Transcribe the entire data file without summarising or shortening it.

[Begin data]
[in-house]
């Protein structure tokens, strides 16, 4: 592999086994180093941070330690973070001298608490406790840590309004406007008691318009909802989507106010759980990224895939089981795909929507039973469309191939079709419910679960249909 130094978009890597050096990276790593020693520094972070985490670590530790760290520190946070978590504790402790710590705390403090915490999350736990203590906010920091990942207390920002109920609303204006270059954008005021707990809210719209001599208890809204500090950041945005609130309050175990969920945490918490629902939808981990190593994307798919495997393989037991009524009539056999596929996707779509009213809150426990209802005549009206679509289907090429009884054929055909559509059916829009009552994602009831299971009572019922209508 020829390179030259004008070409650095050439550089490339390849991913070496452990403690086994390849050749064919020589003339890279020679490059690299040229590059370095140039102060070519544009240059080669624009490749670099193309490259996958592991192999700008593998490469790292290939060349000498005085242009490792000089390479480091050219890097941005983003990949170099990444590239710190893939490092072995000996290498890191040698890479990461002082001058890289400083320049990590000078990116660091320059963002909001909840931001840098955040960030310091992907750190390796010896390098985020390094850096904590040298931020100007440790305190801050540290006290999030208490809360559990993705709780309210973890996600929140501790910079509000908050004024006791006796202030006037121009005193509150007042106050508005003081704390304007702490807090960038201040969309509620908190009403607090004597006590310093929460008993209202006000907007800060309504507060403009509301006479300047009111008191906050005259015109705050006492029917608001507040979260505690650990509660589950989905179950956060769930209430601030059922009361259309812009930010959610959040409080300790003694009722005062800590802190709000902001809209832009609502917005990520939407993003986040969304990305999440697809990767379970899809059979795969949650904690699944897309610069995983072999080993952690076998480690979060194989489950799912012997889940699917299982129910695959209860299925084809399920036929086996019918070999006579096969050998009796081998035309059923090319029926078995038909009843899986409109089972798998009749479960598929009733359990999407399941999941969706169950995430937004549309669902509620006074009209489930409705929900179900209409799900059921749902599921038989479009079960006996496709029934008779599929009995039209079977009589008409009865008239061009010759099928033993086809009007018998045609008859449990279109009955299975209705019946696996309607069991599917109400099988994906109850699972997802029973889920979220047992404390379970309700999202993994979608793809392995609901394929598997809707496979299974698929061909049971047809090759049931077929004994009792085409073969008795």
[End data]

[in-house]
């Protein structure tokens, strides 16, 4: 592999086994180093941070330690973070001298608490406790840590309004406007008691318009909802989507106010759980990224895939089981795909929507039973469309191939079709419910679960249909 130094978009890597050096990276790593020693520094972070985490670590530790760290520190946070978590504790402790710590705390403090915490999350736990203590906010920091990942207390920002109920609303204006270059954008005021707990809210719209001599208890809204500090950041945005609130309050175990969920945490918490629902939808981990190593994307798919495997393989037991009524009539056999596929996707779509009213809150426990209802005549009206679509289907090429009884054929055909559509059916829009009552994602009831299971009572019922209508 020829390179030259004008070409650095050439550089490339390849991913070496452990403690086994390849050749064919020589003339890279020679490059690299040229590059370095140039102060070519544009240059080669624009490749670099193309490259996958592991192999700008593998490469790292290939060349000498005085242009490792000089390479480091050219890097941005983003990949170099990444590239710190893939490092072995000996290498890191040698890479990461002082001058890289400083320049990590000078990116660091320059963002909001909840931001840098955040960030310091992907750190390796010896390098985020390094850096904590040298931020100007440790305190801050540290006290999030208490809360559990993705709780309210973890996600929140501790910079509000908050004024006791006796202030006037121009005193509150007042106050508005003081704390304007702490807090960038201040969309509620908190009403607090004597006590310093929460008993209202006000907007800060309504507060403009509301006479300047009111008191906050005259015109705050006492029917608001507040979260505690650990509660589950989905179950956060769930209430601030059922009361259309812009930010959610959040409080300790003694009722005062800590802190709000902001809209832009609502917005990520939407993003986040969304990305999440697809990767379970899809059979795969949650904690699944897309610069995983072999080993952690076998480690979060194989489950799912012997889940699917299982129910695959209860299925084809399920036929086996019918070999006579096969050998009796081998035309059923090319029926078995038909009843899986409109089972798998009749479960598929009733359990999407399941999941969706169950995430937004549309669902509620006074009209489930409705929900179900209409799900059921749902599921038989479009079960006996496709029934008779599929009995039209079977009589008409009865008239061009010759099928033993086809009007018998045609008859449990279109009955299975209705019946696996309607069991599917109400099988994906109850699972997802029973889920979220047992404390379970309700999202993994979608793809392995609901394929598997809707496979299974698929061909049971047809090759049931077929004994009792085409073969008795």